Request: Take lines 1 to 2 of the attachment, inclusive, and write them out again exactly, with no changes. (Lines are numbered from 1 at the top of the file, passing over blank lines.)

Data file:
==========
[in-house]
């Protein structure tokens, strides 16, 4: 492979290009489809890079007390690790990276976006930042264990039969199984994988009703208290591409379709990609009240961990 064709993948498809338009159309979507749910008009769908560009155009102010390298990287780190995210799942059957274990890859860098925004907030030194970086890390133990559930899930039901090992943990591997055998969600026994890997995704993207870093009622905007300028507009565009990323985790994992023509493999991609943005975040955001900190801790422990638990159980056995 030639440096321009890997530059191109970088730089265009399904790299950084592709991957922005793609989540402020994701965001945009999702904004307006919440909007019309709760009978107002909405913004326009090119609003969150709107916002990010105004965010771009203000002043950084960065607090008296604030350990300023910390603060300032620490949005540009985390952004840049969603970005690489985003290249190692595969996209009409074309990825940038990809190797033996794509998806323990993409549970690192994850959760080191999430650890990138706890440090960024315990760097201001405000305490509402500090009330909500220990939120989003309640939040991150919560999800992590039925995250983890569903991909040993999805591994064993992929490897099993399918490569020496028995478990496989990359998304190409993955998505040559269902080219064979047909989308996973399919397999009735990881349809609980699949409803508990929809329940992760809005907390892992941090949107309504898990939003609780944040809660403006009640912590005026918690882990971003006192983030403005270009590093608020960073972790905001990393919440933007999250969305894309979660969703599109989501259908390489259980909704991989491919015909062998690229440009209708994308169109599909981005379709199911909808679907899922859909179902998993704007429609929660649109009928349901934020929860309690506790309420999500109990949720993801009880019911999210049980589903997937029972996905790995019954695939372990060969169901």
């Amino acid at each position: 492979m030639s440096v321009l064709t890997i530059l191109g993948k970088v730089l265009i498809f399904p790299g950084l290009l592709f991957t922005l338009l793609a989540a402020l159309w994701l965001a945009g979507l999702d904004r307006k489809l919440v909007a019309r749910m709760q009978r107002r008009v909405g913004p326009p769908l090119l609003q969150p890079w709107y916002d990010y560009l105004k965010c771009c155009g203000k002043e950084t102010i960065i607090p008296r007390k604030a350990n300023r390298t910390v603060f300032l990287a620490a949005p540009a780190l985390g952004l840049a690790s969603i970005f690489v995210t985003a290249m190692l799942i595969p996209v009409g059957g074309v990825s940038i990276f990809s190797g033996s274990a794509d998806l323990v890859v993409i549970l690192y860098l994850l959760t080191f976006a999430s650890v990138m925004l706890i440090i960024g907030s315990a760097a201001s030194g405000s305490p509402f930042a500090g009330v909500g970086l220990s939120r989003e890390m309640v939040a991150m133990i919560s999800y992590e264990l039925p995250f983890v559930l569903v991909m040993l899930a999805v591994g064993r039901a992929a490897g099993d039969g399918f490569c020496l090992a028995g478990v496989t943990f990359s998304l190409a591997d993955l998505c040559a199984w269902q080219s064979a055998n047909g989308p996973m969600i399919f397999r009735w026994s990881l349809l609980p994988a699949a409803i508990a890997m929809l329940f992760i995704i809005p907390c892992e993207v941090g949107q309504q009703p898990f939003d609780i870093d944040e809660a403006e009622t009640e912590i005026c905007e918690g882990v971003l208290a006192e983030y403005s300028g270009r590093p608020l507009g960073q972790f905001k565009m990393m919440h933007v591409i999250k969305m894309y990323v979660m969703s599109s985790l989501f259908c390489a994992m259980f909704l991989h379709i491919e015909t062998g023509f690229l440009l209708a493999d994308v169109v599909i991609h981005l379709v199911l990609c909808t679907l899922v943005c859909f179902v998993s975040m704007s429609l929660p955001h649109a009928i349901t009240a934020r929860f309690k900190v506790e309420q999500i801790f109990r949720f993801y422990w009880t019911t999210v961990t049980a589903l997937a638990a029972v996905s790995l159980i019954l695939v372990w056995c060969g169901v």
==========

[in-house]
């Protein structure tokens, strides 16, 4: 492979290009489809890079007390690790990276976006930042264990039969199984994988009703208290591409379709990609009240961990 064709993948498809338009159309979507749910008009769908560009155009102010390298990287780190995210799942059957274990890859860098925004907030030194970086890390133990559930899930039901090992943990591997055998969600026994890997995704993207870093009622905007300028507009565009990323985790994992023509493999991609943005975040955001900190801790422990638990159980056995 030639440096321009890997530059191109970088730089265009399904790299950084592709991957922005793609989540402020994701965001945009999702904004307006919440909007019309709760009978107002909405913004326009090119609003969150709107916002990010105004965010771009203000002043950084960065607090008296604030350990300023910390603060300032620490949005540009985390952004840049969603970005690489985003290249190692595969996209009409074309990825940038990809190797033996794509998806323990993409549970690192994850959760080191999430650890990138706890440090960024315990760097201001405000305490509402500090009330909500220990939120989003309640939040991150919560999800992590039925995250983890569903991909040993999805591994064993992929490897099993399918490569020496028995478990496989990359998304190409993955998505040559269902080219064979047909989308996973399919397999009735990881349809609980699949409803508990929809329940992760809005907390892992941090949107309504898990939003609780944040809660403006009640912590005026918690882990971003006192983030403005270009590093608020960073972790905001990393919440933007999250969305894309979660969703599109989501259908390489259980909704991989491919015909062998690229440009209708994308169109599909981005379709199911909808679907899922859909179902998993704007429609929660649109009928349901934020929860309690506790309420999500109990949720993801009880019911999210049980589903997937029972996905790995019954695939372990060969169901």